Nora Ephron, Superstar

Writer Nora Ephron recently passed away. Here’s a screen shot of the New York Times online Arts section landing page I took a few days ago:

nora+ephronMy God! She authored Sleepless in Seattle and a bunch of other fluff! Not the Magna Carta! Did she impact humanity in such a deep and profound way that it warrants all this coverage? Well, it is summertime right before the big 4th of July holiday, so we’re in a slow news cycle. But this seems like silly overkill to me.

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I haven’t done any theater posts in a long time. I’ve seen plenty of plays, but I’m no longer motivated to write about them. It’s a subject with limited scope, methinks. I did, however, want to mention this beauty that’s on my calendar:

macbeth1My favorite crazy Scot, the hatchet-faced Alan Cumming, is doing a one-man Macbeth at Lincoln Center. I’ve said it before: GOD BLESS the National Theater of Scotland for providing New York with such great plays.

He plays ALL the characters. Lady Macbeth! For added fun it’s “…set in the clinical green-tiled room of a psychiatric ward in which Cumming is the lone patient.” I’d like to smoke a big fatty before seeing this. I hope it gives me nightmares for weeks to come. I saw him as the mad MC in Cabaret along with Natasha Richardson as the broken Sally Bowles. It was one of the best things I’ve ever seen on a stage, so my expectations are high.

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As long as I’m feeling a little catty and unpleasant.

Do you know what I like best about the sorority chippy interns at work? When they talk? Their voices rise at the end of a sentence? And everything they say? Sounds like a question?

They also use the word “like” as a comma, shoehorning it into their conversation where it’s not needed or, like, relevant to what they’re saying?

My other favorite tic is that their voices trail off into guttural sounds. It’s a phenomena that women in their 20s display called vocal fry.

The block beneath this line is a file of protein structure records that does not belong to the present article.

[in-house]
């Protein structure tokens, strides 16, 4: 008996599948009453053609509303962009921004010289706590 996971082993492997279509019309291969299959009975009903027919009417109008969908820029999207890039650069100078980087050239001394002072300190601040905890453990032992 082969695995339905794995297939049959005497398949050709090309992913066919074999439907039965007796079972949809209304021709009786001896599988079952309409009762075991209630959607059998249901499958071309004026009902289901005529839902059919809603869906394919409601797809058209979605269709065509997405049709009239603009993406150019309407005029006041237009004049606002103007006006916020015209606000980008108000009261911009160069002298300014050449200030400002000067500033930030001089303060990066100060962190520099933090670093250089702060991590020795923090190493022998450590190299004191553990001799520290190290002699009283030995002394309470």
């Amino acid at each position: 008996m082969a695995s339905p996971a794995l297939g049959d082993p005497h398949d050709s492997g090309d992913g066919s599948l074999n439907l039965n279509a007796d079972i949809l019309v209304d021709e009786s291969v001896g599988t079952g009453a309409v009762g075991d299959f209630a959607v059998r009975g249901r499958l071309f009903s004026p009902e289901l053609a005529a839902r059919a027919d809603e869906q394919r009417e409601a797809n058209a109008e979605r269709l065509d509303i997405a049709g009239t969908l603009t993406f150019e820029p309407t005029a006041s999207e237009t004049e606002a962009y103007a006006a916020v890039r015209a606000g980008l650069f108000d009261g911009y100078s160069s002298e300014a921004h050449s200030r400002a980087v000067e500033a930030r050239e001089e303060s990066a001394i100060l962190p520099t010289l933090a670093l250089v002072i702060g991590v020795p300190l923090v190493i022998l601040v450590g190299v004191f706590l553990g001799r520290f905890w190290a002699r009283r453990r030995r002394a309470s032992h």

“Is fixed income a product that invests in gar gar gerr gar gaaa grrr?

“I’m sorry, what was that?

“Do fixed income investment vehicles gru grrrg gar grrr gar gar gar?

The funny thing is that once you hear it, you can’t help but to focus on it. Some senior managers I work with commented on it but but little darlings seem, like, blissfully unaware.

15 thoughts on “Nora Ephron, Superstar

  1. totally!hell, sweet pea, i have no idea what passes for chickie speak these days, so, it’s, like, so, OK, right? :~Dxoxoxoxo(there isn’t enough wine in my house right now…)(i know, right? wtf am i babbling on about?)

  2. if you keep bringing this much snark, i’m going to have a hard time dispelling the rumors that you’re my gay-esque friend in NYC…i. love. it.

  3. Sav: I didn’t know what passed for kid-speak either. That’s why it’s so entertaining. No wine? Have you checked the cellar? Dinah: If you read my blog long enough, and you have, you’ll know that I’m certainly no grammarian. But I like finding fault in others. It’s my ninja skill.daisy: I told you I was feeling catty. Beware my claws. Meow.

  4. Hah. Trust you to be so disdainful of Nora Ephron! I love her! Sleepless in Seattle I thought was crap. And I never really loved When Harry met Sally as much as people go on about. But I enjoy her writing very much. It kind of reminds me of me, or who I think I could easily be. Don’t judge me for that. I am going to mail you a piece she wrote: A few Words on Breasts. Then we’ll talk.Rising intonation. You’re so lucky. I deal with interns who are, forget stupid and ungifted as writers, just plain in awe. You know, how like, like, irritating that can be to like, deal with? gar gar gar?